At-Home Easter Sermon
Following the scripture reading but before the prayer and sermon, we encourage you to enjoy a performance of Good Christian Friends, Rejoice (#239 in our hymnal) by our church organist, Katherine Nold. Click here to view it.
Mary Magdalene arrives at Jesus’ tomb while it is still dark. I imagine her squinting with a torch held aloft, barely perceiving the horrifying scene: Jesus’ tomb has been opened! She can scarcely see the graveyard, but she does not see the truth at all. Mary tells Peter and the disciple John that Christ’s body has been taken. John races over first and looks in to see scattered grave linens, but he does not see the truth. Peter arrives next and walks in to see the tomb up close, but he too does not see the truth. Finally, John enters the tomb himself to see the full grim sight, and we are told he believes the truth… but did not yet understand. John has a hunch, a hope, a belief as to what happened… but does not yet know why or how it is so. John now believes the truth but has not yet seen or understood it. And as Mary Magdalene weeps near the tomb, she is met by angels who hint at the relief that’s coming. But even then she does not see the truth. Mary, Peter, and John scour Jerusalem for the truth of who stole Christ’s body and to where. But none fully grasp the truth standing right in front of them.
But like a good detective novel, the mystery of Christ’s missing corpse is only slowly unraveled as our trio investigate the crime. Mary discovers the initial clue: the heavy stone blocking the tomb’s entrance has been moved. John finds the second clue: the linen wrappings around Jesus’ body remain in the tomb, a strange thing for graverobbers to leave behind. Peter finds the third: the cloth on Christ’s face was rolled up carefully and set aside, care no thief would bother to show. The two men go home—Peter unsure what to think and John believing but not understanding—while Mary Magdalene simply weeps outside the empty tomb of her friend and teacher. On that first Easter morning, our three heroes felt—not joy over the resurrection—but tragic despair over one final desecration. Not only was Christ executed: his body was stolen too! And worse, they didn’t know whether to keep searching and questioning—perhaps a gardener saw the culprit—or to at last give up and at least come to terms with the sad reality that they’d never find Christ’s body. Mary, Peter, and John felt grief common to all who mourn. They felt cheated by all the promises the would-be messiah’s death seemingly left unfulfilled. They felt taunted by the uncertainty of his missing body. They all saw the empty tomb of Jesus Christ, but they could not understand the truth. They did not know the joy right in front of them.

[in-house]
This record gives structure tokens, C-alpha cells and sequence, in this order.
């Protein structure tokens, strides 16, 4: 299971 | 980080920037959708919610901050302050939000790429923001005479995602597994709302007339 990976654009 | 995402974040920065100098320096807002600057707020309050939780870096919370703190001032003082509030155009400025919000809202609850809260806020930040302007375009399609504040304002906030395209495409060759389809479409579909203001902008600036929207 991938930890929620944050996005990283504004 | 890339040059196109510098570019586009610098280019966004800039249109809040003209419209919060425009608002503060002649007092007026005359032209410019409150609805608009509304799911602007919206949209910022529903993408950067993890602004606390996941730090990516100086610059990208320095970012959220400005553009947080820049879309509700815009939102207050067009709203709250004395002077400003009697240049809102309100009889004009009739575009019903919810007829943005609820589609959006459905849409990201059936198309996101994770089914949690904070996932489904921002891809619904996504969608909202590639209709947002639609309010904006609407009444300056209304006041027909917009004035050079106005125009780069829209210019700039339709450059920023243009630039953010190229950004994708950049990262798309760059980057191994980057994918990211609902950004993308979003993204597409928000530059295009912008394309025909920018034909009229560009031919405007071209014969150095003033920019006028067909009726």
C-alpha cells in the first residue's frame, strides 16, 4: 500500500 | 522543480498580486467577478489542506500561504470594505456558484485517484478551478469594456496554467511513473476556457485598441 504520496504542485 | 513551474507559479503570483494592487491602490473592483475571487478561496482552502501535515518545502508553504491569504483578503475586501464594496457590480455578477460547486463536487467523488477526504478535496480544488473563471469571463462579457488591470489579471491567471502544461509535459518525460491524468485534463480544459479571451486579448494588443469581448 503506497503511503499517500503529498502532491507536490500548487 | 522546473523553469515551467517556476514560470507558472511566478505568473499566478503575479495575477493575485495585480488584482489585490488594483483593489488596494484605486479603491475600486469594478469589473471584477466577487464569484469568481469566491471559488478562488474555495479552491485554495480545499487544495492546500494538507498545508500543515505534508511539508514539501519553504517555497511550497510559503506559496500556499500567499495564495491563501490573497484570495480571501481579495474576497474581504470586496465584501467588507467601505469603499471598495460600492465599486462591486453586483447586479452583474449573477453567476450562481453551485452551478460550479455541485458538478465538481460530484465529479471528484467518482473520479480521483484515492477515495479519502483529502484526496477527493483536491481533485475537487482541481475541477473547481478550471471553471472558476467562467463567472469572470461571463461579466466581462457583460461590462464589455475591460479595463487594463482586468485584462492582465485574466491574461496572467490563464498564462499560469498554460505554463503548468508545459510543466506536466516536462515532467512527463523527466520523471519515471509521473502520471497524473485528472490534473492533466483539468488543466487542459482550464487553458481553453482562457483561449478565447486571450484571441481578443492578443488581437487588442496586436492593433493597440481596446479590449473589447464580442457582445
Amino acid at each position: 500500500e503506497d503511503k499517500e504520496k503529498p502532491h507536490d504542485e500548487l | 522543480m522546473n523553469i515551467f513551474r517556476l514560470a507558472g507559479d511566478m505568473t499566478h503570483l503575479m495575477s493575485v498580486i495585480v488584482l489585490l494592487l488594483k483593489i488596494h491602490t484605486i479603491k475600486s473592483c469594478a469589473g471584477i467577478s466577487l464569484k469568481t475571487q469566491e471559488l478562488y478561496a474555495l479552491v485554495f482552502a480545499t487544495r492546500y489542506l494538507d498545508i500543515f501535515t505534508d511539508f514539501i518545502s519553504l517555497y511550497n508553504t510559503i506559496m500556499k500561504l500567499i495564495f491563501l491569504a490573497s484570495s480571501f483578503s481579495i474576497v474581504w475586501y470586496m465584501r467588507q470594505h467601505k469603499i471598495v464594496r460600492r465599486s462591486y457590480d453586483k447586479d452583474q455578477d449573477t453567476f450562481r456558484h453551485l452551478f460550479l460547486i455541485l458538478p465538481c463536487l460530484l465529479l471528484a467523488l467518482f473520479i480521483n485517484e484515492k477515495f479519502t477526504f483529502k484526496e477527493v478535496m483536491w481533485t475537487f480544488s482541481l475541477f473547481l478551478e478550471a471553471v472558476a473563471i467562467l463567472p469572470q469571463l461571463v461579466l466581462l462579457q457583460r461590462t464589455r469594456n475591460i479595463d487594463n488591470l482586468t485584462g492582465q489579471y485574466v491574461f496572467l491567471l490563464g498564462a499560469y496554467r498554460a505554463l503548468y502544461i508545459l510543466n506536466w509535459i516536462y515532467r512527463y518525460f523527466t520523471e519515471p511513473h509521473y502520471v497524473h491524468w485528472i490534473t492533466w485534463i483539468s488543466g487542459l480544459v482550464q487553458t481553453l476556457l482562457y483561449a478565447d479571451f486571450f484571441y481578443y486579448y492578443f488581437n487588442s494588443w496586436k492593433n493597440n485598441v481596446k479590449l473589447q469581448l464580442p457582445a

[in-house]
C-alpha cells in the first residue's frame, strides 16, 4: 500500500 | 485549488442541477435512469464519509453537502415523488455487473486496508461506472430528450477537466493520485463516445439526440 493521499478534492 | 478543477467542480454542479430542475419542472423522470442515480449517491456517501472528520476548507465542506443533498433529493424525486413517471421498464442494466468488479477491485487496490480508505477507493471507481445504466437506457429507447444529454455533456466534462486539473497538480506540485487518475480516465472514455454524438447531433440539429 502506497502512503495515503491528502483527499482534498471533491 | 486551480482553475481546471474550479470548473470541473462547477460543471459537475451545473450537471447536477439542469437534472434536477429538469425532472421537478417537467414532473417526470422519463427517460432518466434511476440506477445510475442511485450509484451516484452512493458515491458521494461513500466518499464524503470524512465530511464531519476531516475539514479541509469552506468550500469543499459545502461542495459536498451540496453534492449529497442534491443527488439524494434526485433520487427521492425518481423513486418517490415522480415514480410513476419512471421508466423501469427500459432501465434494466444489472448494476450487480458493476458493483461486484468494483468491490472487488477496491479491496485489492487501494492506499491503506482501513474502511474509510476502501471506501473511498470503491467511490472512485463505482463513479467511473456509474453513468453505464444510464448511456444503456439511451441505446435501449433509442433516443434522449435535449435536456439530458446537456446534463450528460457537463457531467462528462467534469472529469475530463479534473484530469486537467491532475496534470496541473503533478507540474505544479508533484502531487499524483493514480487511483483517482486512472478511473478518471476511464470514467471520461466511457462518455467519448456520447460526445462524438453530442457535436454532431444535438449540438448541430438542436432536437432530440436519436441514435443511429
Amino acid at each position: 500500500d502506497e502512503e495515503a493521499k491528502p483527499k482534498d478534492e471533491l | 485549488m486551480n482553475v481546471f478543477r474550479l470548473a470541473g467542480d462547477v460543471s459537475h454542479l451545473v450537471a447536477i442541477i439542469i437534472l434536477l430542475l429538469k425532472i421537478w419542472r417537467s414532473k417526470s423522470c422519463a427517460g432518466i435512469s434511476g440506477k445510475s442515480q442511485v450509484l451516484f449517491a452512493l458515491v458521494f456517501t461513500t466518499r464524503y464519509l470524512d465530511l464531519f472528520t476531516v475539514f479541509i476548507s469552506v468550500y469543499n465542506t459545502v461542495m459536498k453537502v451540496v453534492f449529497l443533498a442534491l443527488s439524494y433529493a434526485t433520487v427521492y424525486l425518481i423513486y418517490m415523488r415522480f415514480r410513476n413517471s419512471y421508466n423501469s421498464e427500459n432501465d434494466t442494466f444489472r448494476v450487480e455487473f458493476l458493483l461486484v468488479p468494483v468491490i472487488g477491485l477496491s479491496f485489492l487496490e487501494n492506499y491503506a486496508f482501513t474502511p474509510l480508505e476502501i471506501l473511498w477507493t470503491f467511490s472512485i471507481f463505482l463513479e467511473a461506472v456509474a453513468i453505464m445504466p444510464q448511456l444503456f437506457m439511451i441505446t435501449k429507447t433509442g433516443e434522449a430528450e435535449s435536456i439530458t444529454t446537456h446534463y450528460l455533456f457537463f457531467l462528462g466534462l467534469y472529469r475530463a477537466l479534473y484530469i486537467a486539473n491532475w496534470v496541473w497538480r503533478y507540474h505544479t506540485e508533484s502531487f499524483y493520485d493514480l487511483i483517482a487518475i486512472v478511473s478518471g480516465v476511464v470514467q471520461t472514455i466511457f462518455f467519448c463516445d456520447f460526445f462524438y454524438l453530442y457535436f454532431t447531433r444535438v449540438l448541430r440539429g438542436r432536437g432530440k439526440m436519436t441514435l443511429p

We all know what it’s like to feel in the dark, just as those three did. This is the first Easter in my life I have not gone to church, cannot go to church. Our entire species is confronted by a new disease that spreads quickly and unseen. We hear stories and rumors about vaccines in the works that are still months, if not years, away. We are in the dark. It would be easy to hold onto hope if a cure were already here or if the path out of this pandemic was cleanly laid out in charts and timetables. But diseases and vaccines aren’t predictable like that, and we don’t really know how long this crisis will last. We are in the dark. And in a twisted way, it would likewise be easier if we knew a cure was impossible. If we knew for certain that all we could do was just make the best of an unavoidable disaster, like an ocean swimmer diving under a big wave, we could give up worrying and simply make peace with tragedy. But that is also not the case. Instead, we sit in the dark of uncertainty: we believe a vaccine will come but cannot know exactly when. We believe shelter-in-place orders will cease, but we don’t know when. We trust that jobs will be there for us afterwards, but we don’t know what work will look like beyond this crisis. And so we sit in the dark of uncertainty as we face this disease: neither knowing exactly when our deliverance will come but trusting this pandemic will one day end. We sit in the ambiguity, somewhere in the between: searching for clues to point us to any kind of certainty.